Eric Nielsen writes to me via Facebook:
I find it disturbing the National Geographic would suggest something like this
Well, um, yeah. This sort of thing is why I don’t subscribe to National Geographic anymore. Could there ever be a dumber headline related to global warming?
Here’s an excerpt, your tax dollars at work:
To see what climate effects such a regional nuclear conflict might have, scientists from NASA and other institutions modeled a war involving a hundred Hiroshima-level bombs, each packing the equivalent of 15,000 tons of TNT—just 0.03 percent of the world’s current nuclear arsenal.
After ten years, average global temperatures would still be 0.9 degree F (0.5 degree C) lower than before the nuclear war, the models predict.
Years Without Summer
For a time Earth would likely be a colder, hungrier planet.
“Our results suggest that agriculture could be severely impacted, especially in areas that are susceptible to late-spring and early-fall frosts,” said Oman, of NASA’s Goddard Space Flight Center in Greenbelt, Maryland.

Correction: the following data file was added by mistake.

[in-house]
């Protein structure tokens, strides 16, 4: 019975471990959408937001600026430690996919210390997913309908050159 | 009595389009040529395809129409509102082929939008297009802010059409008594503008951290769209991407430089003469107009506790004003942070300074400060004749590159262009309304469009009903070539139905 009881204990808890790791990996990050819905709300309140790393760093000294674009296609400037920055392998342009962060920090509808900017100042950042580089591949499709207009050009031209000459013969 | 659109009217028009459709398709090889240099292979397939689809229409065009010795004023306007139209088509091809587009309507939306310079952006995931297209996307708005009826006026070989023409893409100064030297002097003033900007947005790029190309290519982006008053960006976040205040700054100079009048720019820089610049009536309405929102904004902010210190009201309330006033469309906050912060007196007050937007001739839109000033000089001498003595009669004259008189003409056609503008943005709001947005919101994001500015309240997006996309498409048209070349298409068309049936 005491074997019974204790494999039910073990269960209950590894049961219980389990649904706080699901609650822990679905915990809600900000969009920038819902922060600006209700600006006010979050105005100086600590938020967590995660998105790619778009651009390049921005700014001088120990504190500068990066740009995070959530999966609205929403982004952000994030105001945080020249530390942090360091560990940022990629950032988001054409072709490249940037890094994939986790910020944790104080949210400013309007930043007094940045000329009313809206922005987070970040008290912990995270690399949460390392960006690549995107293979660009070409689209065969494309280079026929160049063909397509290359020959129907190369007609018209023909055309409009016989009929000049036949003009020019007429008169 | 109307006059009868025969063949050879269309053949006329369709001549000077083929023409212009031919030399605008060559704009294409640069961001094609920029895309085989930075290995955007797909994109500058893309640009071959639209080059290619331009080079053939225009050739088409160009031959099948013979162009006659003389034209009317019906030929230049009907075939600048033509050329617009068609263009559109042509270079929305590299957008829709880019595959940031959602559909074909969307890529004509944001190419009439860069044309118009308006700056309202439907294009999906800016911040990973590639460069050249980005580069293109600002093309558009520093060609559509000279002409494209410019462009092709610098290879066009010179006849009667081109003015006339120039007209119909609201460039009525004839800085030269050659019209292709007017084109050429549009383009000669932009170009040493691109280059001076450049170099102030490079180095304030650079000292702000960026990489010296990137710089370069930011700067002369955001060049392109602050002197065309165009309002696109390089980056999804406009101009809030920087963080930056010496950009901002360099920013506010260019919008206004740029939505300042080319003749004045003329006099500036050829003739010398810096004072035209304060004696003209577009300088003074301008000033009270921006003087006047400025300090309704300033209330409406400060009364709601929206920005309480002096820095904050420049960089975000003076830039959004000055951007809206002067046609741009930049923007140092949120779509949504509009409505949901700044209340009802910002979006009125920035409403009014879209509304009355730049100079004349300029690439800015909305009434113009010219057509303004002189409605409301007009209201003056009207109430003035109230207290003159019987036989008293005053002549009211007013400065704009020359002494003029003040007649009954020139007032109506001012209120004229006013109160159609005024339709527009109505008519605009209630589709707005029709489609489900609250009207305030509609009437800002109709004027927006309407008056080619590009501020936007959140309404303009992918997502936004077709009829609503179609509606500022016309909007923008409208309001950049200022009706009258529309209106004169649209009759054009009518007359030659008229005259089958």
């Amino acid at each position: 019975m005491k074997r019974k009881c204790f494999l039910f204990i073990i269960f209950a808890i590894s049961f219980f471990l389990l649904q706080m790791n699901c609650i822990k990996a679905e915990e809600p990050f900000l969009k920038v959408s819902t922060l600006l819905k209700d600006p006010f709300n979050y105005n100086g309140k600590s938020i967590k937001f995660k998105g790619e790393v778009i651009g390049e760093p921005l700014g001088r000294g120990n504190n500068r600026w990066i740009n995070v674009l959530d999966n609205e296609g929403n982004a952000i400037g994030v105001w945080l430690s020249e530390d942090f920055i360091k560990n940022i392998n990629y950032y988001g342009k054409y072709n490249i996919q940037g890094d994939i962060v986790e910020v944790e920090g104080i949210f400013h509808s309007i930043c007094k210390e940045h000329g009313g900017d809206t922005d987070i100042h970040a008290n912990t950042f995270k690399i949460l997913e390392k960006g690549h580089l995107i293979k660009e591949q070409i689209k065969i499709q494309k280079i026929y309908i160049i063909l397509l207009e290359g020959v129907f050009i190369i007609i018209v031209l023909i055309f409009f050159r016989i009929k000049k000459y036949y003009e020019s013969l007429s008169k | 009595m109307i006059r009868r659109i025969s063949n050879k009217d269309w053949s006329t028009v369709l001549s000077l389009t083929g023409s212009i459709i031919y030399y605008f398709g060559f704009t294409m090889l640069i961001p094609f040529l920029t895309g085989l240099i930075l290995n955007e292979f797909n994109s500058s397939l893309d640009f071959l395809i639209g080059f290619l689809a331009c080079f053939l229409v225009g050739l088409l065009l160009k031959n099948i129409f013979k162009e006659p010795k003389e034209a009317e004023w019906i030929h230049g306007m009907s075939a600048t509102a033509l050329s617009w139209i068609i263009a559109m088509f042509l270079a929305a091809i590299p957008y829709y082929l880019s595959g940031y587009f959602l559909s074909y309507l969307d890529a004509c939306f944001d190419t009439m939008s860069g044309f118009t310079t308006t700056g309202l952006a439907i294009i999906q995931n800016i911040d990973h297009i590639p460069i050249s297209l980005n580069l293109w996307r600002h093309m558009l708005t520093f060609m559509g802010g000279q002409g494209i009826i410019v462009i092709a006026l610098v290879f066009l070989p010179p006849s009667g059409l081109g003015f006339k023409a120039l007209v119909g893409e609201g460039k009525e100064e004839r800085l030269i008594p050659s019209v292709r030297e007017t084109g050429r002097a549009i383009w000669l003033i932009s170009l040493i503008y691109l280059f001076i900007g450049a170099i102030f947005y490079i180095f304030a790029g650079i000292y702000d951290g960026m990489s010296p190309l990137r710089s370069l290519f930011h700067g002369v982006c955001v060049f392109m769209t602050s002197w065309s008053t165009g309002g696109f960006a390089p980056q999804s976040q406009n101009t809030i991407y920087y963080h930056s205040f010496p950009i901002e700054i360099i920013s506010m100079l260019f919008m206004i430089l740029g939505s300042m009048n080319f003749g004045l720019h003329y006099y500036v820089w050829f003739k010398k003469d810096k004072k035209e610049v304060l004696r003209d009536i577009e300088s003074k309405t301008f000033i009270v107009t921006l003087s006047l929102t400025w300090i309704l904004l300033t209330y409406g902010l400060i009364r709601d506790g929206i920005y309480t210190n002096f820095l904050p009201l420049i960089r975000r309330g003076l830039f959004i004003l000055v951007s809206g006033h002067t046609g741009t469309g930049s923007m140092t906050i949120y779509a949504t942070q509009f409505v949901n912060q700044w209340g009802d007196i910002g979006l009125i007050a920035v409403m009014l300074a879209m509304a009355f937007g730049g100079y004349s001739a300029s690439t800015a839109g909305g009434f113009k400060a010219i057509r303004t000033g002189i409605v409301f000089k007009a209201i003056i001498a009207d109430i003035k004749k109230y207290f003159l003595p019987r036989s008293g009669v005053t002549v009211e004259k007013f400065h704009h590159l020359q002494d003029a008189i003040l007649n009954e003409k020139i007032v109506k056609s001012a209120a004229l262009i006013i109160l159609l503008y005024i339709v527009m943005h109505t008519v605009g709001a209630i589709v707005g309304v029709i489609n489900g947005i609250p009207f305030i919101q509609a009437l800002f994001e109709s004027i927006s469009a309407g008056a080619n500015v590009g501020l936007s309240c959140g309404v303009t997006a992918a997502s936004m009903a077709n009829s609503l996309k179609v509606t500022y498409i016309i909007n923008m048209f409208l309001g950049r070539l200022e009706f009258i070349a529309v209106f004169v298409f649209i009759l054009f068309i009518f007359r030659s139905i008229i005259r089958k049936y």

The full article is here.
While basic research might be useful, the whole nuclear winter scenario proposed by Carl Sagan has long been accepted, so I really don’t see the point of doing another study on the effects of nuclear war, especially in the context of global warming. It’s rather obvious science.
I wonder how much taxpayer money was wasted on this?
For those of you unfamiliar with my headline spoof:
One of the most famous quotes of the Vietnam War was a statement attributed to an unnamed U.S. officer by AP correspondent Peter Arnett. Writing about the provincial capital, Bến Tre, on February 7, 1968, Arnett said: “‘It became necessary to destroy the town to save it,’ a United States major said today.